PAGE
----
After speaking to 2 other what I would consider friendly contractors in my area, I respectfully think your nuts. I am not sure how much salting you do, however between the 3 of us we make up about half of the snow removal in our area. Both said they would have averaged between 1,400-2,000lbs for that sized property per salting.

    I also contacted my salt supplier (who is more then just a supplier that wants me to use salt, we also have a personal relationship) and he laughed saying the property manager is nuts.

    I am interested in others thoughts, as there is clearly some very different opinions here already.
     
  11. G.Landscape

    G.Landscape Senior Member
    from Ontario
    Messages: 850

    the 350lbs per acres is an average including minor dustings , we do plow at 1". If its cold (-10 to -15 celsius) and trying to salt 1" of snow away the lot won;t be clear with 350lbs per acre, you will definitely need more.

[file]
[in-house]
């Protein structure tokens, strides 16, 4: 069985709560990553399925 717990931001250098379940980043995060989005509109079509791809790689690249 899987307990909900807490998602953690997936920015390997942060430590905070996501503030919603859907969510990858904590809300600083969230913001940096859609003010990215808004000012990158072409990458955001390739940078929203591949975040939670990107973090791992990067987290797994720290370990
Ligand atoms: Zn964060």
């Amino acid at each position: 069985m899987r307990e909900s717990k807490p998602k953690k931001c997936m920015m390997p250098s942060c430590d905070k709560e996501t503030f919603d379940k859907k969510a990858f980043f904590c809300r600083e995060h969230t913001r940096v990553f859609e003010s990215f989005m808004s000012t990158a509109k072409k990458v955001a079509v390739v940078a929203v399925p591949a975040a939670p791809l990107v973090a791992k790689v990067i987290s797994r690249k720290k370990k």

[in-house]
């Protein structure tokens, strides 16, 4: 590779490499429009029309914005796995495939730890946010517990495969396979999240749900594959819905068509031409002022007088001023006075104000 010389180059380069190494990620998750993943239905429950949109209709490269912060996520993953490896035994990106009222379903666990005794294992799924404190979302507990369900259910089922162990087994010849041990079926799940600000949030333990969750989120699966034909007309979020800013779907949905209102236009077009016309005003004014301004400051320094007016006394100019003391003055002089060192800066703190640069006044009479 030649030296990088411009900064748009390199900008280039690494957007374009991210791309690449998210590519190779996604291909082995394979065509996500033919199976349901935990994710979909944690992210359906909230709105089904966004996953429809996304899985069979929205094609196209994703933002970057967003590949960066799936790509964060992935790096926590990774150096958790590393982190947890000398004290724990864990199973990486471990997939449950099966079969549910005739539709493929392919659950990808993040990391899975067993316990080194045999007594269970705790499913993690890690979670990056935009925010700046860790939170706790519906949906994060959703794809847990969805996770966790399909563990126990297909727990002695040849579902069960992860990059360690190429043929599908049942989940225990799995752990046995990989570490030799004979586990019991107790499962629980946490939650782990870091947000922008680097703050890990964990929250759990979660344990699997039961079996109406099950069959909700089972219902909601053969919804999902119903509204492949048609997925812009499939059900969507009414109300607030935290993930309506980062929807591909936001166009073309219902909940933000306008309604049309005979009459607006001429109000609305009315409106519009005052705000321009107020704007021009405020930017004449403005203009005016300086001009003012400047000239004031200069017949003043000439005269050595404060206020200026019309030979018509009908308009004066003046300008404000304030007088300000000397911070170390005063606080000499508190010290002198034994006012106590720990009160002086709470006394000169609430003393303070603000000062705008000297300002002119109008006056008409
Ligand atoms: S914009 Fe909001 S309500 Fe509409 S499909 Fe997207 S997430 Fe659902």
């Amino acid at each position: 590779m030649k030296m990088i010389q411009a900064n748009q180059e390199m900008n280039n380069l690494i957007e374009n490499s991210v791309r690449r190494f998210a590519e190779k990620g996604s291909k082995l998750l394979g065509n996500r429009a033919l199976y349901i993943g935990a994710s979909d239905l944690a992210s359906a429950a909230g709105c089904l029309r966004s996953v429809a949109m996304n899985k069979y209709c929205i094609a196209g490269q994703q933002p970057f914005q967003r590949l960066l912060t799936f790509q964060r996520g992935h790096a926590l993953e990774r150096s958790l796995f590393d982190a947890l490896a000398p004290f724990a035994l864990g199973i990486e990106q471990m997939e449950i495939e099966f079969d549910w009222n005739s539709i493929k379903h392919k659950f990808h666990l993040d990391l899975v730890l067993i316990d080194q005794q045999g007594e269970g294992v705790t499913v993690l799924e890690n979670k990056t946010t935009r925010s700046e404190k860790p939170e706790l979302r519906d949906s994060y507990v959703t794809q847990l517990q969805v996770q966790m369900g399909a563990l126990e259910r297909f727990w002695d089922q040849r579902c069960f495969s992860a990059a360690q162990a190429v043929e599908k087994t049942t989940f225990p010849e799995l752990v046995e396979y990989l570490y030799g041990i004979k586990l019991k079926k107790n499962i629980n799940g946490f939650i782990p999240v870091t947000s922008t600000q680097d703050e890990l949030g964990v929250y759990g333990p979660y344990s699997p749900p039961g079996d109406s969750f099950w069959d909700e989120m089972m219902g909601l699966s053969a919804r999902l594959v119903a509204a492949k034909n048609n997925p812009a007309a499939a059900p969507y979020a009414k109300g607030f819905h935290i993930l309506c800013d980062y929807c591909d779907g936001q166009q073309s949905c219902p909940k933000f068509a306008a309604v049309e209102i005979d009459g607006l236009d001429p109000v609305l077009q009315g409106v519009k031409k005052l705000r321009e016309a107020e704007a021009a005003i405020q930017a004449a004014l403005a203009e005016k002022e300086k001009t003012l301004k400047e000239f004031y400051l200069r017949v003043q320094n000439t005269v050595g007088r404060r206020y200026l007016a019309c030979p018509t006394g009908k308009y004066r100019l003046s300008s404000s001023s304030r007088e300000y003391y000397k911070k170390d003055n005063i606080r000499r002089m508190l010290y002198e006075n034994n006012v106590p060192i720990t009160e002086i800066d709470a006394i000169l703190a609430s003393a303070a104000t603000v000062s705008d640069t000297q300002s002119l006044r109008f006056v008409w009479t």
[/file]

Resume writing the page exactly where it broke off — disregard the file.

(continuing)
Also a big factor (Dare i say huge) is asphalt condition. On new asphalt the salt brine will flow and cover a large area vs a old cracked parking lot where the brine doesn't travel as far.

    Sooooo many conditions its hard to give a fair comparison. You may have to try a lower rate on one storm and see how it goes, just keep on eye on the property and be prepared for a second application if it doesn't go well.
     
  12. Mark Oomkes

    Mark Oomkes PlowSite Fanatic
    Messages: 10,870

    Somebody must have been listening to JAA, since he is down to 70#\acre.

    But he is also a consultant and not a snow contractor anymore. For a reason.

    She's nuts, others are nuts. On a perfect day in March? Sure.

    On a snowy day in January or February? Fat chance.
     
  13. snowplower1

    snowplower1 Senior Member
    Messages: 774